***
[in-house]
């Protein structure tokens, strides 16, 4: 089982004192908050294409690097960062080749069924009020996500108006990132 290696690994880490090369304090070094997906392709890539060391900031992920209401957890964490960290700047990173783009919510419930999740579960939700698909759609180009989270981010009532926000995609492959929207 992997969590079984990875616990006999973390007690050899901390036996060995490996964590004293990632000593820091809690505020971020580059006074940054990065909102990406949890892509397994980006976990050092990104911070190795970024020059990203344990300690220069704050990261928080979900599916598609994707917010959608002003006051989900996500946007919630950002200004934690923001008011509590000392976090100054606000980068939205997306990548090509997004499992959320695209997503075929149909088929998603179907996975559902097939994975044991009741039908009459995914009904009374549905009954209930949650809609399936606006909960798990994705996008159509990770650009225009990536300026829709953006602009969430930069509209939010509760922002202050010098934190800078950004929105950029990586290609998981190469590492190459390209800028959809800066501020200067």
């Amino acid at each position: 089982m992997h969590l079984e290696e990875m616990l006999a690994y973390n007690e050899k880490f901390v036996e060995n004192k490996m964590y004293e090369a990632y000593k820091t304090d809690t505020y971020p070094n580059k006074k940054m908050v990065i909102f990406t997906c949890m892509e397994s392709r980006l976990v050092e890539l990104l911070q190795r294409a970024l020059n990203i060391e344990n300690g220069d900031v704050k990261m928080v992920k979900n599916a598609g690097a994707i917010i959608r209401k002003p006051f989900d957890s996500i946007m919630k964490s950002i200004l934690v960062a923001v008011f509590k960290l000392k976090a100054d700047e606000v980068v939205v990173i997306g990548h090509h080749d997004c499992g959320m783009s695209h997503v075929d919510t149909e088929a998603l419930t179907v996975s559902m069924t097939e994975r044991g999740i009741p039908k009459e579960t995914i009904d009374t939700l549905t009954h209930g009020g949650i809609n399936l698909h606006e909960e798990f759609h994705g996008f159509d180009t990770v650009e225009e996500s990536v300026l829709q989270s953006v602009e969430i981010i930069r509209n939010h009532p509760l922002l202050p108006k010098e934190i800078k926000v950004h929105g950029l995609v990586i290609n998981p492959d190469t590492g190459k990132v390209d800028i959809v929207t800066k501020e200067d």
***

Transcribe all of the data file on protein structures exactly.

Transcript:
[in-house]
């Protein structure tokens, strides 16, 4: 089982004192908050294409690097960062080749069924009020996500108006990132 290696690994880490090369304090070094997906392709890539060391900031992920209401957890964490960290700047990173783009919510419930999740579960939700698909759609180009989270981010009532926000995609492959929207 992997969590079984990875616990006999973390007690050899901390036996060995490996964590004293990632000593820091809690505020971020580059006074940054990065909102990406949890892509397994980006976990050092990104911070190795970024020059990203344990300690220069704050990261928080979900599916598609994707917010959608002003006051989900996500946007919630950002200004934690923001008011509590000392976090100054606000980068939205997306990548090509997004499992959320695209997503075929149909088929998603179907996975559902097939994975044991009741039908009459995914009904009374549905009954209930949650809609399936606006909960798990994705996008159509990770650009225009990536300026829709953006602009969430930069509209939010509760922002202050010098934190800078950004929105950029990586290609998981190469590492190459390209800028959809800066501020200067």
């Amino acid at each position: 089982m992997h969590l079984e290696e990875m616990l006999a690994y973390n007690e050899k880490f901390v036996e060995n004192k490996m964590y004293e090369a990632y000593k820091t304090d809690t505020y971020p070094n580059k006074k940054m908050v990065i909102f990406t997906c949890m892509e397994s392709r980006l976990v050092e890539l990104l911070q190795r294409a970024l020059n990203i060391e344990n300690g220069d900031v704050k990261m928080v992920k979900n599916a598609g690097a994707i917010i959608r209401k002003p006051f989900d957890s996500i946007m919630k964490s950002i200004l934690v960062a923001v008011f509590k960290l000392k976090a100054d700047e606000v980068v939205v990173i997306g990548h090509h080749d997004c499992g959320m783009s695209h997503v075929d919510t149909e088929a998603l419930t179907v996975s559902m069924t097939e994975r044991g999740i009741p039908k009459e579960t995914i009904d009374t939700l549905t009954h209930g009020g949650i809609n399936l698909h606006e909960e798990f759609h994705g996008f159509d180009t990770v650009e225009e996500s990536v300026l829709q989270s953006v602009e969430i981010i930069r509209n939010h009532p509760l922002l202050p108006k010098e934190i800078k926000v950004h929105g950029l995609v990586i290609n998981p492959d190469t590492g190459k990132v390209d800028i959809v929207t800066k501020e200067d």